St. Jude Medical Inc. will pay about $660 million in stock and cash for Ventritex Inc. of Sunnyvale, Calif., and other acquisitions, expanding its share of the market for devices that treat irregular heartbeats.
St. Jude, the No. 1 maker of mechanical heart valves, will pay about $505 million in stock for Ventritex, a maker of defibrillators, which slow a patient's heartbeat.
The St. Paul, Minn.-based company will also acquire Pacific Dunlop Ltd.'s Teletronics and Medtel units for $130 million in cash and pay $25 million for intellectual property rights from Sulzer's Intermedics.
The moves, which put St. Jude in a market with an annual growth rate of 20% to 25%, are part of its plan to expand beyond heart valves--a maturing business that still generates lots of cash.
"St. Jude will have its hands full trying to make this work," said Michael Weinstein, a J.P. Morgan Securities analyst. "Assuming they can, it will raise the company's long-term growth rate."
In the Ventritex acquisition, that company's stockholders will receive 0.6 share of St. Jude Medical for each of their shares. The ratio isn't dependent on St. Jude's stock price. The transaction values Ventritex at $505 million based on Tuesday's closing prices.
Ventritex will purchase as many as 200,000 of its own shares before the transaction closes, which is expected later this year or in early 1997. President and Chief Executive Frank Fischer will remain with the company.
Ventritex shares rose .9375 to $21.5625 on Nasdaq. St. Jude fell $1.25 to $37.375, also on Nasdaq.
Ventritex has lost the technological lead it once had in the defibrillator market. Rivals Medtronic and Guidant Corp. beat it to market with defibrillators small enough to be implanted on the chest instead of the abdomen.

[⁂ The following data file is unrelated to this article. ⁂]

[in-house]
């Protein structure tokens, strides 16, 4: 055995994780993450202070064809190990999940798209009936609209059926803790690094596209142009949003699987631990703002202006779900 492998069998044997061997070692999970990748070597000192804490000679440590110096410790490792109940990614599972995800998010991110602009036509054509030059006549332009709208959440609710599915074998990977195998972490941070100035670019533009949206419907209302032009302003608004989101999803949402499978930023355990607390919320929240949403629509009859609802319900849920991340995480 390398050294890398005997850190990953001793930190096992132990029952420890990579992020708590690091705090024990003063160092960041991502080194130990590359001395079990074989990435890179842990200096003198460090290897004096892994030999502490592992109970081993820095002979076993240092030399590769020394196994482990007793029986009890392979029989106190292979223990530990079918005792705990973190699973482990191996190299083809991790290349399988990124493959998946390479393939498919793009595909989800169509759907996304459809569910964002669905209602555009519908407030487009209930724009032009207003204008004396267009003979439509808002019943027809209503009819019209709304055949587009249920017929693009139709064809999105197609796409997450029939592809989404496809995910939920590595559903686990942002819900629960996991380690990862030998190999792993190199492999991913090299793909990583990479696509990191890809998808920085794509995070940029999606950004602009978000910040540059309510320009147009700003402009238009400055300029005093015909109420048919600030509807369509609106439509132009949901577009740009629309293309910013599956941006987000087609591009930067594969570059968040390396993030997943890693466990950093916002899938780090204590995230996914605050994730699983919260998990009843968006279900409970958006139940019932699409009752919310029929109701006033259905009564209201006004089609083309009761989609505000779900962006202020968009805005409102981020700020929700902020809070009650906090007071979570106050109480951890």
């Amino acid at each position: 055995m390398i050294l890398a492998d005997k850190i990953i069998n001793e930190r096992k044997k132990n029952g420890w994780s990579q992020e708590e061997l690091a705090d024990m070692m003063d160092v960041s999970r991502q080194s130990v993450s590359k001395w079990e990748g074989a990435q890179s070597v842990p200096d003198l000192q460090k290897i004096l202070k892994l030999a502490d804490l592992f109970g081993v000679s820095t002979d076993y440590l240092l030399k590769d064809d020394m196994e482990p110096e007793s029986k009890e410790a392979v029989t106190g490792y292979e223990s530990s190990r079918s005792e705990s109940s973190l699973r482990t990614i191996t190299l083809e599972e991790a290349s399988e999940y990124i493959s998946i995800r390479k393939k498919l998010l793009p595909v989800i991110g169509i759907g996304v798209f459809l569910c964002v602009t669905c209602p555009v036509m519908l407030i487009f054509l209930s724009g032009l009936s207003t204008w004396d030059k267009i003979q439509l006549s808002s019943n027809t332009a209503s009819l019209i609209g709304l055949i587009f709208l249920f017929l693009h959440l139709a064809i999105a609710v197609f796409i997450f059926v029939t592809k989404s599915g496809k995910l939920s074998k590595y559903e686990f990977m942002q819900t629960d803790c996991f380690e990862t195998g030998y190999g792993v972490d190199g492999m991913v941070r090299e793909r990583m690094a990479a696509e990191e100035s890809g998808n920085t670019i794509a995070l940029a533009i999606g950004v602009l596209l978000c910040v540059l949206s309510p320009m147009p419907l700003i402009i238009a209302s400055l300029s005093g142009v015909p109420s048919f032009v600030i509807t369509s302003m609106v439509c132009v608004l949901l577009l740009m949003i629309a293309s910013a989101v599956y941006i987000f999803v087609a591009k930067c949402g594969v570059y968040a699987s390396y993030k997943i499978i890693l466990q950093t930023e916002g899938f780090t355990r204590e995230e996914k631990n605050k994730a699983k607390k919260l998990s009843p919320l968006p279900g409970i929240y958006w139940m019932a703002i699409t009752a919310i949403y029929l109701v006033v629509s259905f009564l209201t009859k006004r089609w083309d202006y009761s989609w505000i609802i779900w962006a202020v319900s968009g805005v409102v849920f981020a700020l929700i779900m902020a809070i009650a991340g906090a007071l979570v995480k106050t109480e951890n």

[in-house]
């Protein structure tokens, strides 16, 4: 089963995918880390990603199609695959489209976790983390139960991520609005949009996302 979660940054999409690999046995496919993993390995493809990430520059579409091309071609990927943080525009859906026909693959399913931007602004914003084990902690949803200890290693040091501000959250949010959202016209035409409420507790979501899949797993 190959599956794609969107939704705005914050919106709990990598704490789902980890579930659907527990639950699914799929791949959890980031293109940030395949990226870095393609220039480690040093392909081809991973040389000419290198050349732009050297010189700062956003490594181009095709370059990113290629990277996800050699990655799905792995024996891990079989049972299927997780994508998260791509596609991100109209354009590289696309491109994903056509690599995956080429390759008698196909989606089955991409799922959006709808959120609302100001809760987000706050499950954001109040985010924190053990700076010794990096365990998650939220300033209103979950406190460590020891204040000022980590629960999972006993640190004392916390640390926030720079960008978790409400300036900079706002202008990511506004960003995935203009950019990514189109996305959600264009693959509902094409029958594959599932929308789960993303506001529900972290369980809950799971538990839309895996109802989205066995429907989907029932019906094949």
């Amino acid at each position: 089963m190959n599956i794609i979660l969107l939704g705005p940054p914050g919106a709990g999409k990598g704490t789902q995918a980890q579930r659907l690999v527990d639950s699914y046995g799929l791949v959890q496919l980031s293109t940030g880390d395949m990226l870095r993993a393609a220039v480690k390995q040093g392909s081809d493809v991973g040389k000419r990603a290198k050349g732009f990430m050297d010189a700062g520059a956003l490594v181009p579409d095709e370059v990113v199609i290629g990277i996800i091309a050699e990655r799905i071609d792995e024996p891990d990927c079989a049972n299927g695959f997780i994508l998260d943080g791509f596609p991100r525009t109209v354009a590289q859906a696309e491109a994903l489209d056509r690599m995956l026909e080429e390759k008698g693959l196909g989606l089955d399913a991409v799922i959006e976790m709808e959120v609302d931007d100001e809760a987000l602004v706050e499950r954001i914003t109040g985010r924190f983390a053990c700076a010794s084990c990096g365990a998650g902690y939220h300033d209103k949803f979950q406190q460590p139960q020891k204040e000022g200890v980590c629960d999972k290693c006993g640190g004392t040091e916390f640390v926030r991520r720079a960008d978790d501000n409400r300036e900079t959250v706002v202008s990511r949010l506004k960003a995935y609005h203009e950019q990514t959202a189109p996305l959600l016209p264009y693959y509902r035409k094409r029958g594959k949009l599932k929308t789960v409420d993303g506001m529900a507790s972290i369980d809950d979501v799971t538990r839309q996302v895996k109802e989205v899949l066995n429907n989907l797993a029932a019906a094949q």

Such implants reduce the time needed for surgery to implant the device as well as recovery time. Both Medtronic and Guidant have gained market share at Ventritex's expense as a result.
To be sure, St. Jude's acquisition of Ventritex could change that trend, analysts said.
"This will make Ventritex a more powerful contender," said Rachael Scherer, a Dain Bosworth analyst.
Analysts said they expect the acquisition to dilute St. Jude's earnings next year and possibly in 1998. The company declined to comment on any earnings impact.
"The magnitude depends on how fast things happen," said Steve Wilson, St. Jude's chief financial officer. "Both Ventritex and Teletronics are losing money but are well-positioned and poised to do better. The question is how far they bounce back and how soon."
Teletronics ran into problems last year, when two types of pacemaker wires broke inside the chests of several heart patients, prompting several lawsuits. In its purchase, St. Jude didn't take on the legal liabilities associated with those lead wires.
Teletronics is close to getting government approval for several new pacemaker products that are based on a different type of sensor than existing Pacesetter products, St. Jude's Wilson said. The products are rate-responsive, which would allow a heart patient to exercise and briefly raise his heart rate without prompting a response from the pacemaker.
The Teletronics agreement also includes a provision for additional payments of as much as $40 million to Pacific Dunlop over six years if certain sales milestones are met.
St. Jude will also acquire some intellectual property rights from Intermedics Inc., a Freeport, Texas, unit of SulzerMedica Inc., for $25 million. That agreement includes the settlement of disputes between Intermedics and Ventritex.
Wilson said the company is confident that the agreements mean St. Jude won't be sued by Medtronic or Guidant for patent violations.
"The intellectual property was key," he said. "We have taken steps to ensure we will be in all markets."